How Serious is DVT?
A blood clot happens when there is excessive blood loss in the body. In normal cases, this blood clot dissolves on its own. Other times, the clot travels to places where it shouldn’t, such as the heart, legs, thigh, and pelvis. A blood clot that reaches deep or large veins is called DVT or deep vein thrombosis.
Medication and compression are two useful treatments for DVT. If discovered early, this condition can be cured. If not, it can lead to serious health issues. Statistics suggest that more than one-third of the people suffering from DVT will experience long-term complications later. Many life-threatening conditions are resulting from deep vein thrombosis, and one such condition is pulmonary embolism. Here, a piece of clot travels all the way to the lungs through the bloodstream. If the clot is big enough to prevent blood from entering the lungs, the result can be fatal. Almost 25 percent of the people with DVT experience sudden death from pulmonary embolism. In fact, every year, the CDC estimates 60,000 to 100,000 deaths from PE in the United States alone.
Apart from the known signs and symptoms of deep vein thrombosis such as pain, tenderness in the leg, swelling of body parts, and skin itching, there are obvious symptoms that need immediate attention, such as difficulty breathing, chest pain, and coughing up of blood. People with deep vein thrombosis will experience recurring episodes within a decade of the initial occurrence.
Heart failure is another symptom and result of deep vein thrombosis or DVT. Here, the obstruction of blood flow occurs in the pulmonary arteries that carry blood from the heart to the lungs. As a result of excessive strain on the heart, it fails to pump enough blood to the organs as it should. More than 50 percent of people with heart failure live for less than five years after initial diagnosis. Post-thrombotic syndrome is another symptom and result of deep vein thrombosis or DVT that people should be worried about. In normal conditions, blood flows from the veins in the arms and legs back to the heart and lungs to be purified or re-oxygenated. In a patient with DVT, the blood clot prevents this from happening, causing it to pool. As a result, ankles and legs swell along with pain and discomfort. The swelling of the legs and arms is known as edema or lymphedema.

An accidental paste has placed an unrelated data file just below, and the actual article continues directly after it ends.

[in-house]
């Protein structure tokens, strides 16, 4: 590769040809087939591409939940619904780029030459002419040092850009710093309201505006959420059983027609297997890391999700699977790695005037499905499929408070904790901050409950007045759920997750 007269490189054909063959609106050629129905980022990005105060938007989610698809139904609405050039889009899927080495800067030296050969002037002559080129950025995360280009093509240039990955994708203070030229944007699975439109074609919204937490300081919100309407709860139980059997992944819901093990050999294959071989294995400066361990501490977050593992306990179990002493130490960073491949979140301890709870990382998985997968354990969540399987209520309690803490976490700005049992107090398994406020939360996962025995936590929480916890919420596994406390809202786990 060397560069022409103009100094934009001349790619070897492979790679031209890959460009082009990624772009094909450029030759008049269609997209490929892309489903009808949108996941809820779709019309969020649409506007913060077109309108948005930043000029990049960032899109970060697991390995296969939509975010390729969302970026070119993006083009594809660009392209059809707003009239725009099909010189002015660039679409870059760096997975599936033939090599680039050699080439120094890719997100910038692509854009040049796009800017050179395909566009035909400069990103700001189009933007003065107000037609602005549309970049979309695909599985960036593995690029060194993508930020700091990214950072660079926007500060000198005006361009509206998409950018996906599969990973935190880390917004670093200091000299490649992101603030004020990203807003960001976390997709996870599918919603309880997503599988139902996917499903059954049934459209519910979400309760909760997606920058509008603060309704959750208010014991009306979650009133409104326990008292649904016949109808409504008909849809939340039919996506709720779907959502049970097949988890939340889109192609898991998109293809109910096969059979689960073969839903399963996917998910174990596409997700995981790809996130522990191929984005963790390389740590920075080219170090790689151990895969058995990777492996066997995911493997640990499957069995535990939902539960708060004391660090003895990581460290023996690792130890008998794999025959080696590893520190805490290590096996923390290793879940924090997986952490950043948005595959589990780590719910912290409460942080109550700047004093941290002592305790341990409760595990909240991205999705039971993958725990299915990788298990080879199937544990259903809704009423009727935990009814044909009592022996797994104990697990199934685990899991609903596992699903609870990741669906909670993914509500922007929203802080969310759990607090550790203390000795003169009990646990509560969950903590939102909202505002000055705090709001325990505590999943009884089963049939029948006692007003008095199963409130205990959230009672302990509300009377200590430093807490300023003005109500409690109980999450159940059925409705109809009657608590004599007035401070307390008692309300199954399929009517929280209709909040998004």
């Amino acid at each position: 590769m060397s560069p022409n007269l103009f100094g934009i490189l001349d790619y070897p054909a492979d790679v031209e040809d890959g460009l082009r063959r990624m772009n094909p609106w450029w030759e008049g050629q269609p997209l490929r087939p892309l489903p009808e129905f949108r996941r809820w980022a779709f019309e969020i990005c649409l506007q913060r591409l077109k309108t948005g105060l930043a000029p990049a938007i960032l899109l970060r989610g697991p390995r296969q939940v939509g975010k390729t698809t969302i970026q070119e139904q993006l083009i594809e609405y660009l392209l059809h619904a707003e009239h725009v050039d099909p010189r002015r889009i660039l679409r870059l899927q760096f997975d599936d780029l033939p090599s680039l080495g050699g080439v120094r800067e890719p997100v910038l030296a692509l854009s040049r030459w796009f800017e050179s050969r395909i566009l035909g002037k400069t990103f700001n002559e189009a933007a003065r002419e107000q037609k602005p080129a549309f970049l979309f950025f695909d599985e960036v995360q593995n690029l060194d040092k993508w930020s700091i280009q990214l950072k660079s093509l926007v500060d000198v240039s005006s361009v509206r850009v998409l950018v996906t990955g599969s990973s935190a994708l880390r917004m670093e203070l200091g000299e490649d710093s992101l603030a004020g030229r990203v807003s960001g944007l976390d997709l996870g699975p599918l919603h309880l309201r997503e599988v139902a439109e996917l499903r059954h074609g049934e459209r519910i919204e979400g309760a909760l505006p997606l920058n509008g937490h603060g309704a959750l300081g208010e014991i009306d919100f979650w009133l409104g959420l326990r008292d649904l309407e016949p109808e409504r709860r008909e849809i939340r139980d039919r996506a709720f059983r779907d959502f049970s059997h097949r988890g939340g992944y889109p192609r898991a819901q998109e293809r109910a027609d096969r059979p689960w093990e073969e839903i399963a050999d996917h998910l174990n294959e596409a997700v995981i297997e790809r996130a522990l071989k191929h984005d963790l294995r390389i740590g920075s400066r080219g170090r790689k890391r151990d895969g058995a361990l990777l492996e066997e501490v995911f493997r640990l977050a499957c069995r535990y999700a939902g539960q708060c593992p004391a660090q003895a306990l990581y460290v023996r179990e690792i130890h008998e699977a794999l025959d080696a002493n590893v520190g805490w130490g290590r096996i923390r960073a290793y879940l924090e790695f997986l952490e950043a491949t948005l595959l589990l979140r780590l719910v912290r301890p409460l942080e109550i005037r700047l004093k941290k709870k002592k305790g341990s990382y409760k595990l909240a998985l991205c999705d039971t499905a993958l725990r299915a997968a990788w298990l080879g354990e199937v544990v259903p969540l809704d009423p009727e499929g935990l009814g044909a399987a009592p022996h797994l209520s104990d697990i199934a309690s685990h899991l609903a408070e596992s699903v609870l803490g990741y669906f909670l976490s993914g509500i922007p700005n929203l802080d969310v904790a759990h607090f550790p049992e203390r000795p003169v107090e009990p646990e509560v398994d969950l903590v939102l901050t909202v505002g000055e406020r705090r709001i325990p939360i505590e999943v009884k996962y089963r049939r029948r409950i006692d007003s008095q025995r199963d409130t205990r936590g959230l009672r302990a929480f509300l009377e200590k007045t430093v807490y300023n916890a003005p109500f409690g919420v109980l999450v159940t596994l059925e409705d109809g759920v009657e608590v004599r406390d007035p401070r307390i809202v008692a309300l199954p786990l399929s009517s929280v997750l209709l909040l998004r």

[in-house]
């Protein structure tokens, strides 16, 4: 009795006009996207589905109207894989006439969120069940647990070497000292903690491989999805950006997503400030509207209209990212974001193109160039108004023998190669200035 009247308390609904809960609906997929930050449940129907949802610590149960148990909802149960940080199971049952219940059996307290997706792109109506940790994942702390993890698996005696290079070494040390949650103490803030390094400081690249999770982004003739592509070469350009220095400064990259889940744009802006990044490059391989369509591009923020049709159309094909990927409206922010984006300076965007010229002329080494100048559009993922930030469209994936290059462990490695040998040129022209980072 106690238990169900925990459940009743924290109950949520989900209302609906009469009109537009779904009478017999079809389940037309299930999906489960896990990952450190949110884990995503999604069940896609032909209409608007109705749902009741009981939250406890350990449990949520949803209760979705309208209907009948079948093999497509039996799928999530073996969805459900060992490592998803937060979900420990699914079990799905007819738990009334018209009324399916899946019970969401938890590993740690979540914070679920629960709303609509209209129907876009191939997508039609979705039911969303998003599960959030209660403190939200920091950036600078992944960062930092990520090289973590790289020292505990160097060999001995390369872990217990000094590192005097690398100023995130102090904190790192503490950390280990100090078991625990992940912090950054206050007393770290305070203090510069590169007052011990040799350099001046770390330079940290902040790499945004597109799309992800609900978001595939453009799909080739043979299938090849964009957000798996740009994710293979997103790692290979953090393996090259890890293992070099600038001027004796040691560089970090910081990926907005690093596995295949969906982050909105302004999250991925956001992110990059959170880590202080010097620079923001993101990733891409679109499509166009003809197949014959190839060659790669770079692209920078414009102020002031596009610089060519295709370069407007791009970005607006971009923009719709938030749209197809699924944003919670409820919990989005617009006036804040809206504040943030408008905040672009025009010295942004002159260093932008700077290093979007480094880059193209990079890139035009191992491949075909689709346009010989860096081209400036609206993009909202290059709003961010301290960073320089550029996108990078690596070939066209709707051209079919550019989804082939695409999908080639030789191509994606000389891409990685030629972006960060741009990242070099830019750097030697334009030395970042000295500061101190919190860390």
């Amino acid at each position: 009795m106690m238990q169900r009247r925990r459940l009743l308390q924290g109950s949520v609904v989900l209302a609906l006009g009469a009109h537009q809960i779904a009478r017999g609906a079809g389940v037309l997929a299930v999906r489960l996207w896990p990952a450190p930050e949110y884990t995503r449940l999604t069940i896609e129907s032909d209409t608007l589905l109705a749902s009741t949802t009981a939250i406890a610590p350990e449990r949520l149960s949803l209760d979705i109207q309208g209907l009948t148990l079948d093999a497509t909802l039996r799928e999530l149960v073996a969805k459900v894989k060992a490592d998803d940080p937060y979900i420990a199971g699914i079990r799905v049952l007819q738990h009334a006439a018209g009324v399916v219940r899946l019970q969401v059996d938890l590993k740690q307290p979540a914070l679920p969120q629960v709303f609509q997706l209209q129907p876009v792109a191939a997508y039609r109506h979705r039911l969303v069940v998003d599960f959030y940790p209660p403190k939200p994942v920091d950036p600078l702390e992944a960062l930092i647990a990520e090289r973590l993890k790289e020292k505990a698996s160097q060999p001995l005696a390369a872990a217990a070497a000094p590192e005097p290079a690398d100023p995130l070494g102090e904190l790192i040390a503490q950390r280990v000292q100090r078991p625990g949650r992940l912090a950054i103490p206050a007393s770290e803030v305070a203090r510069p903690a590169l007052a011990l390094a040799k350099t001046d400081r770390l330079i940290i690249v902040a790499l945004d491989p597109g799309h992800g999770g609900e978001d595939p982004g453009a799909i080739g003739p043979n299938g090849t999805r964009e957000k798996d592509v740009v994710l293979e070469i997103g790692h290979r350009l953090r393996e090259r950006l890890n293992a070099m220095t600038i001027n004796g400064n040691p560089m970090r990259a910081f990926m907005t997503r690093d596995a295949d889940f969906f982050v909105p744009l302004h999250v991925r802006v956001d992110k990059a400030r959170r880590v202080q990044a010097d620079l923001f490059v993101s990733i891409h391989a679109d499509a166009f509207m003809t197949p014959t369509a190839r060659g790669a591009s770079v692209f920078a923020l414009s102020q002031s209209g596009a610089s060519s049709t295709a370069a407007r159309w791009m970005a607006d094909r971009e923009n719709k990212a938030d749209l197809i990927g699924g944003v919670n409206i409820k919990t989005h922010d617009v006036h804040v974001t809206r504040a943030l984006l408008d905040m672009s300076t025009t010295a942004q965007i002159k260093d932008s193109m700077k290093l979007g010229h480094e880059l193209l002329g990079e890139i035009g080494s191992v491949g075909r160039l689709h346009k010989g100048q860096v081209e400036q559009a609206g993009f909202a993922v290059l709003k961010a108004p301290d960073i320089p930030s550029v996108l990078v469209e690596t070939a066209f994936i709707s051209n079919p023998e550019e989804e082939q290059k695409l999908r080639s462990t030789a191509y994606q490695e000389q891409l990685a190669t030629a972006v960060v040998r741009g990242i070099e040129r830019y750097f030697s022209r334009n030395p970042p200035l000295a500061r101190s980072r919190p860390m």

If the swelling becomes serious, the surrounding skin may break down, and skin infection may develop. Wounds might not heal, leading to immediate DVT treatment. This condition is called venous stasis ulcers. In medical terms, it is called post-thrombotic syndrome (PTS) or post-phlebitic syndrome. The severity of pain and swelling depends on the severity of the deep vein thrombosis itself. In fact, about 40 percent of people experience post-thrombotic syndrome if they have DVT. It is more likely to occur within six months of having DVT. It may also occur within two years. Development of Post-thrombotic syndrome is unlikely after two years.
Most complications from deep vein thrombosis or DVT can be avoided by adopting a healthy lifestyle and diet. According to cardiologists working for NYU Langone Medical Center in New York City, prevention through good food and exercise daily is the best DVT treatment available in the world.